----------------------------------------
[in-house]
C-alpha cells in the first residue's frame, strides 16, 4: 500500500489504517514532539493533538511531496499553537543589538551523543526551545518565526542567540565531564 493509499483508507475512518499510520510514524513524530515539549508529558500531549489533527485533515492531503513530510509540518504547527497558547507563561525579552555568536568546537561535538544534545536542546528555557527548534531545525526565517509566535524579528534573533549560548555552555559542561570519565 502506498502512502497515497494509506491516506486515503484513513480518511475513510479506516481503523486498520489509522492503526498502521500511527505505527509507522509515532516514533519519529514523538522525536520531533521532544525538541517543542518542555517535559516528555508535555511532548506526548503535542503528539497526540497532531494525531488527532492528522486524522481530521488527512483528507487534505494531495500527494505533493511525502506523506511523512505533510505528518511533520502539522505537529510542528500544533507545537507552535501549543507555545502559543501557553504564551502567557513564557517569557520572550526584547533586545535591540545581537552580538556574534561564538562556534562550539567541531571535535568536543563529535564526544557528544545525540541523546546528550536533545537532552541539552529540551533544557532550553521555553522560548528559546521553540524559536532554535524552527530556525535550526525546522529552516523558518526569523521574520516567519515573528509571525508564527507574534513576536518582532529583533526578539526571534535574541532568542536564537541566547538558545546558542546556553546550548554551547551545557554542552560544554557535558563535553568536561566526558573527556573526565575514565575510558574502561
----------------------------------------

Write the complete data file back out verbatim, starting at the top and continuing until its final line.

[in-house]
C-alpha cells in the first residue's frame, strides 16, 4: 500500500489504517514532539493533538511531496499553537543589538551523543526551545518565526542567540565531564 493509499483508507475512518499510520510514524513524530515539549508529558500531549489533527485533515492531503513530510509540518504547527497558547507563561525579552555568536568546537561535538544534545536542546528555557527548534531545525526565517509566535524579528534573533549560548555552555559542561570519565 502506498502512502497515497494509506491516506486515503484513513480518511475513510479506516481503523486498520489509522492503526498502521500511527505505527509507522509515532516514533519519529514523538522525536520531533521532544525538541517543542518542555517535559516528555508535555511532548506526548503535542503528539497526540497532531494525531488527532492528522486524522481530521488527512483528507487534505494531495500527494505533493511525502506523506511523512505533510505528518511533520502539522505537529510542528500544533507545537507552535501549543507555545502559543501557553504564551502567557513564557517569557520572550526584547533586545535591540545581537552580538556574534561564538562556534562550539567541531571535535568536543563529535564526544557528544545525540541523546546528550536533545537532552541539552529540551533544557532550553521555553522560548528559546521553540524559536532554535524552527530556525535550526525546522529552516523558518526569523521574520516567519515573528509571525508564527507574534513576536518582532529583533526578539526571534535574541532568542536564537541566547538558545546558542546556553546550548554551547551545557554542552560544554557535558563535553568536561566526558573527556573526565575514565575510558574502561